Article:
Quote from: PJMack on May 17, 2022, 01:36:09 AMI did find that when doing AC electrification of lines in Britain, several bridges had to be raised.  A sixth option would be to have rail vehicles with AC centenaries be tall.  (I know the clearances needed for DC overhead wires is lower than the 25kV AC wires.)

On the one hand, this makes overhead AC a much more expensive choice than third-rail DC. Third-rail DC is already far more popular than AC in Bridgewater-Brunel, because it's available so much earlier. I know that AC becomes more competitive when high-speed rail becomes available in the 1990s, but by that stage existing networks are usually already all third-rail DC. The underlying problem is that we don't simulate the fact that third rail is so much more dangerous. In the 2010s, Network Rail banned all new third-rail lines and intended in principle to convert the existing ones to overhead AC, at colossal cost. That policy has now been reversed, but it shows how poorly we model this aspect.

On the other hand, I like the realism of having to raise bridges for overhead AC lines. By the time AC comes along, motor vehicles can handle steep slopes so it avoids the newbie trap. It also incentivizes building entirely new infrastructure for high-speed rail lines. And it is beyond the scope of this patch (or the tunnels patch to the code) to fully balance overhead vs third-rail.

So overall I like this particular suggestion.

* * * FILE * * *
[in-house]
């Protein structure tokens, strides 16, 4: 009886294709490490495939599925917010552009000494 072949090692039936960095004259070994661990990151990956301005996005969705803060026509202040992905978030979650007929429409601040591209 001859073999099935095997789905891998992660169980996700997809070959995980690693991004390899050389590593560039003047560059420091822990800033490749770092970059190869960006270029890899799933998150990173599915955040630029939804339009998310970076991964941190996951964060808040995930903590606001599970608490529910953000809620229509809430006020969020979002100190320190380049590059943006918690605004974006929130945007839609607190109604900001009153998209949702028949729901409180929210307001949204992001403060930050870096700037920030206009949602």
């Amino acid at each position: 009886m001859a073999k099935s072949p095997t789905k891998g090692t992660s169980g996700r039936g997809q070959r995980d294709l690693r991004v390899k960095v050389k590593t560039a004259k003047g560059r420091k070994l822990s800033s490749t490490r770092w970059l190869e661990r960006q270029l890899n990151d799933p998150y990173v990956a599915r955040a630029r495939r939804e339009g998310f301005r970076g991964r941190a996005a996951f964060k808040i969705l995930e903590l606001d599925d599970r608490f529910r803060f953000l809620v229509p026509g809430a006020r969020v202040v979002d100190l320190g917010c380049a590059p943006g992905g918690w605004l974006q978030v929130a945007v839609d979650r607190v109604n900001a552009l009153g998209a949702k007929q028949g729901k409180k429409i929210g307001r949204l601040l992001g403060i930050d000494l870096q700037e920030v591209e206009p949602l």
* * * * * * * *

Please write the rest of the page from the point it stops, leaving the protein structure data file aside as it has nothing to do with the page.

Quote from: Octavius on May 17, 2022, 01:53:27 PMThen it would make more sense not to allow building AC catenary under low bridges.

This is true. In particular, implementing this through is_tall also makes it more difficult to give players accurate error/warning messages until it's too late.
Title: Re: railway height clearance
Post by: Vladki on May 18, 2022, 09:12:02 PM
If I may add my few cents:

- buses, and trams are IMHO easy: double deckers are tall, single deckers are not. E.g. In Brno we have this railway viaduct https://cs.wikipedia.org/wiki/Viadukt_K%C5%99enov%C3%A1 that could be considered low: Built in 1847, total height cca 6 m, clearance 3.3 m (according to the road signs). There is tram and trolleybus track (600 V DC) underneath it, but the wires are lowered, so that the pantograph is almost fully down when passing under the bridge. Of course many modern coaches cannot pass. E.g. typical tram that can pass (Tatra KT8) is 3145 mm high (excluding pantograph)

- tube, metro, dlr, and similar underground stuff that can pass small gauge tunnels is not tall

- narrow gauge trains also not tall

- standard trains are the hardest. UIC gauges (GA/GB/GC) are 4280/4320/4650 mm high, passenger cars UIC-X/Y/Z built from 2nd half of 20th century till now are 4050/4232 mm high. This would not pass under the viaduct mentioned above. But I like the idea of allowing non electrified trains under low bridges. In czechoslovakia, there were also many bridges rebuild or just destroyed due to electrification (25 kV AC). Also many tunnels had to be rebuilt to accommodate the catenary. (Or a double track tunnel was used for single electrified track, and new one was built for the other track.) There is new motorway bridge being built over  electrified railway in east Bohemia, and the road will be 11 m above ground. That is imho definitely tall bridge.

So there are imho 2 options:
a) make all standard railway stuff tall